Second, great preachers can sometimes discourage us in our preaching or teaching. We can feel a bit hopeless amid the soaring rhetoric of Spurgeon, the detailed exegesis and wide-ranging use of Scripture by Calvin, or the eloquence and forcefulness of one of Edwards’ arguments. We read these sermons and say to ourselves (rightly), “I can never preach like this.” Thus, we may denigrate or underestimate the value of our preaching, and may not give the effort of preparation that effective preaching requires. We may even balk at taking on difficult or obscure texts, out of a lack of confidence in our ability to grasp the measure of them.
By all means, let the sermons of great preachers shape your life in Christ, and exercise some influence on your work. And don’t neglect to take on difficult texts for fear you won’t get them right. While you always want to preach the truth, you don’t have to be right in every respect, as it seems great preachers always are. You may even miss the mark at times, whether a little or a lot. At all times, however, you must strive to do your best and trust the Lord to apply His Word as only He can do. Augustine says we can fumble the meaning of a particular text, but still manage to inculcate something of love for God and our neighbor, as long as we keep that our aim. If we do, we’ll have done a good work. Since all the Scriptures direct us to love, that has to be true. So, if we keep love for God and neighbor the focus of our studies and preparation, we won’t have to worry too much if we don’t quite achieve the clarity or depth of great preachers from the past. Of course, we should always strive to be accurate in our interpretations and clear in our message. And if we keep our eye on love, we’ll never be too far from the mark.
Great preaching and teaching
Chuck Huckaby reminds us, “There are few preachers, however inadequate we may be, who knowingly or intentionally handle the Scripture in such a way as to lead people to detract from the Word’s call to love God or neighbor. Augustine's thinking here gives even weary preachers hope. For when we have done our best – even though, upon reflection, we see where we could have done better – we may still have hope that, despite our inadequacies, our efforts have been used to further the twofold love!”
Great preaching and teaching impacts people with the love of God, for love of God and neighbor. Our duty is to do our best – to prepare well, pray fervently, practice in our own lives the love God shows us in His Word, and then lead God’s people into His presence. There, enveloped in truth and awash in God’s love, they may be transformed increasingly into the image of our Lord Jesus Christ.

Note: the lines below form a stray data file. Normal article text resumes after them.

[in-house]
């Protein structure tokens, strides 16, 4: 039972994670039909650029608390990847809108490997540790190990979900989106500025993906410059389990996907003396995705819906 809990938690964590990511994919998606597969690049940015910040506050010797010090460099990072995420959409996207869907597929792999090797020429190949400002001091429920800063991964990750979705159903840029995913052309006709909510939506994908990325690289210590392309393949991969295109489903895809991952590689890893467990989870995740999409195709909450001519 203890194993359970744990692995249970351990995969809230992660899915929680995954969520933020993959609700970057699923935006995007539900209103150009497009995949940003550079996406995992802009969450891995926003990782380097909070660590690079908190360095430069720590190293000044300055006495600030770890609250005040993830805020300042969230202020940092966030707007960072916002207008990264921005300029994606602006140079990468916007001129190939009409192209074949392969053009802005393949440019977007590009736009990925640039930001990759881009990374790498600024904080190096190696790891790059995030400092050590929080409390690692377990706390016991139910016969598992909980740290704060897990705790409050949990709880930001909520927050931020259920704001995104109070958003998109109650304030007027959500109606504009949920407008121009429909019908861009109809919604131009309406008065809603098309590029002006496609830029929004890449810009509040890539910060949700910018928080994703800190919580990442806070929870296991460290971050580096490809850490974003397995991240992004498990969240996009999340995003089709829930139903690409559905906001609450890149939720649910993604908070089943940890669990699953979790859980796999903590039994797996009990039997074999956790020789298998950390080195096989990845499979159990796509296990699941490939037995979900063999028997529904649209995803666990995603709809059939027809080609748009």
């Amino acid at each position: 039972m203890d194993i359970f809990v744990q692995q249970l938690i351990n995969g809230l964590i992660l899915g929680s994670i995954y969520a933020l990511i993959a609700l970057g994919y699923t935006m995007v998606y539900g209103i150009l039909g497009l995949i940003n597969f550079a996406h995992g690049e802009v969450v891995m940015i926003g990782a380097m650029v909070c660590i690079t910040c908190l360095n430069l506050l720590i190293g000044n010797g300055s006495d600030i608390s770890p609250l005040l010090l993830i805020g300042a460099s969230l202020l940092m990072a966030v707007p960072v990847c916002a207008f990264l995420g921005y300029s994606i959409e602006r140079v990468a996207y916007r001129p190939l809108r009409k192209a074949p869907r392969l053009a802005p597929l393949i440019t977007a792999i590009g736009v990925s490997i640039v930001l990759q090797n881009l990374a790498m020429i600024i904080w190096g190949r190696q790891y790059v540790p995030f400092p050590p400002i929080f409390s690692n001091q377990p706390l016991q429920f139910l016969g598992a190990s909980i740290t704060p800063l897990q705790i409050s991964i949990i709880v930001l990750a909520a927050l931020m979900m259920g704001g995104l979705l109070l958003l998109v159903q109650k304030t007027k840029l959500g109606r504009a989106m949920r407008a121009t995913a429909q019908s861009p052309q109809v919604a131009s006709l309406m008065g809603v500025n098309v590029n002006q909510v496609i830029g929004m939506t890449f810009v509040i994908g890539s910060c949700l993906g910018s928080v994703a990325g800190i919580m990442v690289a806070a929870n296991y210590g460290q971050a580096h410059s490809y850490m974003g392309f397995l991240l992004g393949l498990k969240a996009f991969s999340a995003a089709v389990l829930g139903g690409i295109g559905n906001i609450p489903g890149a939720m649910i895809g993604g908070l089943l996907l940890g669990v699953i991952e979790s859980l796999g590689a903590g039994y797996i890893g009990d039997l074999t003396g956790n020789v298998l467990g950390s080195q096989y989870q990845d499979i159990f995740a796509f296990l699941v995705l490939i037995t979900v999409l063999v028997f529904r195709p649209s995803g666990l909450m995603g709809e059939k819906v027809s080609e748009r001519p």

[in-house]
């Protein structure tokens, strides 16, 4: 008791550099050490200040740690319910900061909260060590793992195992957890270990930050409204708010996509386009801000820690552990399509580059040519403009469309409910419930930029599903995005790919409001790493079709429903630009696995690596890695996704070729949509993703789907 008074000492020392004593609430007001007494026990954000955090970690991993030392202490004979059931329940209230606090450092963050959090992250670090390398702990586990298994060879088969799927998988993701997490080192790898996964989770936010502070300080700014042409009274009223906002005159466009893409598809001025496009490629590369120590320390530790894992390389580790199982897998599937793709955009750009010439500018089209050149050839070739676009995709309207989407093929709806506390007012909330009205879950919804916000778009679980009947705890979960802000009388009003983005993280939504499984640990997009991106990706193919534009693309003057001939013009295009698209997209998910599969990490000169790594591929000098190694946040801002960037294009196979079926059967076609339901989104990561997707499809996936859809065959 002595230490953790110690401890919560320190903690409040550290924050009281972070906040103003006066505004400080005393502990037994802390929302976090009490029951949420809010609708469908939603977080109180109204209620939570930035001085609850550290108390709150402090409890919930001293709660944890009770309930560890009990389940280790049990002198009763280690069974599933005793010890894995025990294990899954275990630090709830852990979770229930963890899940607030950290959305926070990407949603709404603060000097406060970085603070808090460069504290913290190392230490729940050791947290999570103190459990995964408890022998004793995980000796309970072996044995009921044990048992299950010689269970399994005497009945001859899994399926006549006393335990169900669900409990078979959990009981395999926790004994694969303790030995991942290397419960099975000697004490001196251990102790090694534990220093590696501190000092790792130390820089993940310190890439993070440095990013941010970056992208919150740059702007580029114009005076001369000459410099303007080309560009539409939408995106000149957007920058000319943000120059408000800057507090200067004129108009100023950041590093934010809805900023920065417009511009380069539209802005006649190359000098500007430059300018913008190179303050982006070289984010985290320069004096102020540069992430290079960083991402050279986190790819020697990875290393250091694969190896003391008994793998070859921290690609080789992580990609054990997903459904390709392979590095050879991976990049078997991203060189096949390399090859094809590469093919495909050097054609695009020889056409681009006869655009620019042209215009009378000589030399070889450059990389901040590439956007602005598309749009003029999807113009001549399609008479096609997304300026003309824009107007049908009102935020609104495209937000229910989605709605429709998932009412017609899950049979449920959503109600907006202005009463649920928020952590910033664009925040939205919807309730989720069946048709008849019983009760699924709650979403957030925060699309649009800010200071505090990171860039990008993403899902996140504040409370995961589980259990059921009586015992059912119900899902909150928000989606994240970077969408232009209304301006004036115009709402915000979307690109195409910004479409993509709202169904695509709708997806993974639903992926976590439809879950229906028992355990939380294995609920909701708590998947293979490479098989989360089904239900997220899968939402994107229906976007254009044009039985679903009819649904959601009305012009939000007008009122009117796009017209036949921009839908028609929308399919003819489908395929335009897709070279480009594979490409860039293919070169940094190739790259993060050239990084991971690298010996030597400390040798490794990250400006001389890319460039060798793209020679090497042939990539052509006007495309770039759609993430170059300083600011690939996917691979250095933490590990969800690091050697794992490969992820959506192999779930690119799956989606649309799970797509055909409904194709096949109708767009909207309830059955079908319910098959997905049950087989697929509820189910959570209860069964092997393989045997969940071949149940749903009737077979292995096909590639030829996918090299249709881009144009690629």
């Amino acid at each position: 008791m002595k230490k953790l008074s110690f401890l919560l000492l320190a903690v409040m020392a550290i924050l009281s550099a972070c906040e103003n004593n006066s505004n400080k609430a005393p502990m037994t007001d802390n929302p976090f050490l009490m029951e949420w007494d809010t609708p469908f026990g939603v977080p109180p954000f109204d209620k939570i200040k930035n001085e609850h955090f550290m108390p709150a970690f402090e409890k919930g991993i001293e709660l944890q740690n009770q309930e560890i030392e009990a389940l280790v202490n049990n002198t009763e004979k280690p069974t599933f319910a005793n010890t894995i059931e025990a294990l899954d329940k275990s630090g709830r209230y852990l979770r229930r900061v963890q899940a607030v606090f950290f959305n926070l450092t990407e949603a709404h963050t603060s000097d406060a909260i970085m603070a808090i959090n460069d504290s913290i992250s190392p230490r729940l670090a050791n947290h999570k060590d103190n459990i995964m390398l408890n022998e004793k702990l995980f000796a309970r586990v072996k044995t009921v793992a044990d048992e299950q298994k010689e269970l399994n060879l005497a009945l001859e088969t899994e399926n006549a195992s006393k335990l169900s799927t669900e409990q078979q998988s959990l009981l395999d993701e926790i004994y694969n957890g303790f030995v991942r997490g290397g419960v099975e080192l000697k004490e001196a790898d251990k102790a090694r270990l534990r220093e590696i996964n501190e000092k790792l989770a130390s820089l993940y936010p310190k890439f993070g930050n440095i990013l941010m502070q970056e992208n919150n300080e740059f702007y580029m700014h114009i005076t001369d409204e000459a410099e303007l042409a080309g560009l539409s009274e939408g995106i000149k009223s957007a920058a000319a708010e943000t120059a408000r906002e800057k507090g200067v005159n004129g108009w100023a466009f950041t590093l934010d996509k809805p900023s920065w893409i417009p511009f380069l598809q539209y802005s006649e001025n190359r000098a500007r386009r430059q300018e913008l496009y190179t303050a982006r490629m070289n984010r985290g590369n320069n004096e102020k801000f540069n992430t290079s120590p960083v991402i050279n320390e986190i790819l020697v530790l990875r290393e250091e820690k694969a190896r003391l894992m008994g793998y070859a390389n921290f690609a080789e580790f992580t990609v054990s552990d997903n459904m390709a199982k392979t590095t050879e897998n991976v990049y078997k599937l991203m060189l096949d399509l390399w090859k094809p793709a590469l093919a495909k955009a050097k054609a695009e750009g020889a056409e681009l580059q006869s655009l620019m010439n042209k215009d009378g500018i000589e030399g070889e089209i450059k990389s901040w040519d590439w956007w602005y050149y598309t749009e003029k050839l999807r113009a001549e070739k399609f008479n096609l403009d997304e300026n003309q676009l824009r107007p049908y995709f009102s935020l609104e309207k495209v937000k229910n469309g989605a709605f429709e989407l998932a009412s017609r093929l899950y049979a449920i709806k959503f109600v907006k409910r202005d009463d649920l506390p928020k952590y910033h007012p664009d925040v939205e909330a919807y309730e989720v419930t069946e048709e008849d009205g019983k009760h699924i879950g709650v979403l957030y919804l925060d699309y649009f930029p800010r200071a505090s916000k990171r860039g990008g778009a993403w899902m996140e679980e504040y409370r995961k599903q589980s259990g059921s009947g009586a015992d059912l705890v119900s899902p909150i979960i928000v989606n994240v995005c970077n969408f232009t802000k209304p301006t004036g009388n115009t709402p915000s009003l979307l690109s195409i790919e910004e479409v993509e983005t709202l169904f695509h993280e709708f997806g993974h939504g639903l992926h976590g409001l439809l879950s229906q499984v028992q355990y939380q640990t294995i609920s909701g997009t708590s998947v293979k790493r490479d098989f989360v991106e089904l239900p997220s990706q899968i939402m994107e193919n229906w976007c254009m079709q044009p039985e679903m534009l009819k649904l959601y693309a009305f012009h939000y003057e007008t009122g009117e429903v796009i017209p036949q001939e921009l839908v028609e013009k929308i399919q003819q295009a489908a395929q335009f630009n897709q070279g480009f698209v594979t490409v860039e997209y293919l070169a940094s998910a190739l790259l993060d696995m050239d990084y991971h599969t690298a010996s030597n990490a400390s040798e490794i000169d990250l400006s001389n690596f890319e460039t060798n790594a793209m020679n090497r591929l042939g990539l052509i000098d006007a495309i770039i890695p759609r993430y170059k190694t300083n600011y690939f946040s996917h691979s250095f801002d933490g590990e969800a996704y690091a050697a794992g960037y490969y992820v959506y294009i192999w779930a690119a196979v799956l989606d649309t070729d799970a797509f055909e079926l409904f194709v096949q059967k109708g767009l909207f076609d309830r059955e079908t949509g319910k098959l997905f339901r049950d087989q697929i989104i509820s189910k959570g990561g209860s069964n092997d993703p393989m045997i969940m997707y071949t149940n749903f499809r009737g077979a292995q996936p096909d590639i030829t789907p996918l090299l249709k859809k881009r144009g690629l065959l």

If our aim is good, and our efforts are the best we can do before the Lord, our preaching – however inadequate we may think it to be – can be used of God to nurture love in those we serve. And, at the end of the day, that is the ultimate benchmark of great preaching and teaching.
In other words, says Paul, if I have no love I am not just useless but a positive nuisance.
- John Chrysostom, Epistles of Paul to the Corinthians 32.6
1. What preachers do you read? Why do you read them? How do they help form you as a follower of Christ?
2. How do you assess your own preaching or teaching? That is, how do you determine whether or not you have hit the mark of love in your preaching and teaching?
3. We don’t want to encourage shoddy preaching or teaching, but we do want to urge readers to press on, trying to improve, and making sure you cover all the counsel of God in Scripture. How can Augustine’s quote encourage you both in working hard at preparation and being diligent to trust the Lord in your preaching and teaching?
T. M. Moore
For a cogent review and handbook for preparing to preach and teach, order a copy of our book, Text to Transformation, by clicking here. Our book, The Joy and Rejoicing of My Heart, provides an overview of the whys, hows, and results of the ministry of the Word (click here). You can find books by Dr. Stan Gale at his online bookstore (click here). Helpful resources from Rusty Rabon can be purchased here.
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Scripture taken from the New King James Version. © Copyright 1982 by Thomas Nelson, Inc. Used by permission. All rights reserved. Unless otherwise indicated, quotes from Church fathers are from The Ancient Christian Commentary Series (InterVarsity Press).